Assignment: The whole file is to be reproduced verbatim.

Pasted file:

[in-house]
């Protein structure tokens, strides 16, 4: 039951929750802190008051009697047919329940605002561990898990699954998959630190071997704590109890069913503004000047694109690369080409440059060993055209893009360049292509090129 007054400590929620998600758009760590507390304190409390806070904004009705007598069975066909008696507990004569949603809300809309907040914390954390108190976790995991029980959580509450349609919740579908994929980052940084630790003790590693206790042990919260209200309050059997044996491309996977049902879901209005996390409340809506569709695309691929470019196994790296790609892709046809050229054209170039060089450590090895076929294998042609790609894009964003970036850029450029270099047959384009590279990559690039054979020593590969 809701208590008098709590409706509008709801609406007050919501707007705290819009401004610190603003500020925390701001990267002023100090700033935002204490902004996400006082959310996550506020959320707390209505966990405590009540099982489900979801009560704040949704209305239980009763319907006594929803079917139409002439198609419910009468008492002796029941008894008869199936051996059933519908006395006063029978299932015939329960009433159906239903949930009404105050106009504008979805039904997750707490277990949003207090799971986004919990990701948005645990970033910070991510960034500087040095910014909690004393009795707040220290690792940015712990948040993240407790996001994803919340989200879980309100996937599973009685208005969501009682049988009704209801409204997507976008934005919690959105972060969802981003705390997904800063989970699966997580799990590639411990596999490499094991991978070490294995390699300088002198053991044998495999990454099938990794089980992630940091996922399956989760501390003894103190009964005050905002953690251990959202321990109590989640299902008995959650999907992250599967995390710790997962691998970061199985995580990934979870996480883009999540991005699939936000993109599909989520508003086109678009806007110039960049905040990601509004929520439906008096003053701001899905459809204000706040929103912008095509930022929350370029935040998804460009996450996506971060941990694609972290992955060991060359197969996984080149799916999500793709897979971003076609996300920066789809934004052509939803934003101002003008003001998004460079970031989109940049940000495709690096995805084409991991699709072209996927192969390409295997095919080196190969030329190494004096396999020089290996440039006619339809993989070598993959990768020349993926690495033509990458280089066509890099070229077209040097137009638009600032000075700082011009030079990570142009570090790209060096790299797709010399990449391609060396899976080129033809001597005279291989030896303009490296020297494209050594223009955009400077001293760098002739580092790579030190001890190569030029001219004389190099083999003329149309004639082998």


[in-house]
């Protein structure tokens, strides 16, 4: 039951929750802190008051009697047919329940605002561990898990699954998959630190071997704590109890069913503004000047694109690369080409440059060993055209893009360049292509090129 007054400590929620998600758009760590507390304190409390806070904004009705007598069975066909008696507990004569949603809300809309907040914390954390108190976790995991029980959580509450349609919740579908994929980052940084630790003790590693206790042990919260209200309050059997044996491309996977049902879901209005996390409340809506569709695309691929470019196994790296790609892709046809050229054209170039060089450590090895076929294998042609790609894009964003970036850029450029270099047959384009590279990559690039054979020593590969 809701208590008098709590409706509008709801609406007050919501707007705290819009401004610190603003500020925390701001990267002023100090700033935002204490902004996400006082959310996550506020959320707390209505966990405590009540099982489900979801009560704040949704209305239980009763319907006594929803079917139409002439198609419910009468008492002796029941008894008869199936051996059933519908006395006063029978299932015939329960009433159906239903949930009404105050106009504008979805039904997750707490277990949003207090799971986004919990990701948005645990970033910070991510960034500087040095910014909690004393009795707040220290690792940015712990948040993240407790996001994803919340989200879980309100996937599973009685208005969501009682049988009704209801409204997507976008934005919690959105972060969802981003705390997904800063989970699966997580799990590639411990596999490499094991991978070490294995390699300088002198053991044998495999990454099938990794089980992630940091996922399956989760501390003894103190009964005050905002953690251990959202321990109590989640299902008995959650999907992250599967995390710790997962691998970061199985995580990934979870996480883009999540991005699939936000993109599909989520508003086109678009806007110039960049905040990601509004929520439906008096003053701001899905459809204000706040929103912008095509930022929350370029935040998804460009996450996506971060941990694609972290992955060991060359197969996984080149799916999500793709897979971003076609996300920066789809934004052509939803934003101002003008003001998004460079970031989109940049940000495709690096995805084409991991699709072209996927192969390409295997095919080196190969030329190494004096396999020089290996440039006619339809993989070598993959990768020349993926690495033509990458280089066509890099070229077209040097137009638009600032000075700082011009030079990570142009570090790209060096790299797709010399990449391609060396899976080129033809001597005279291989030896303009490296020297494209050594223009955009400077001293760098002739580092790579030190001890190569030029001219004389190099083999003329149309004639082998």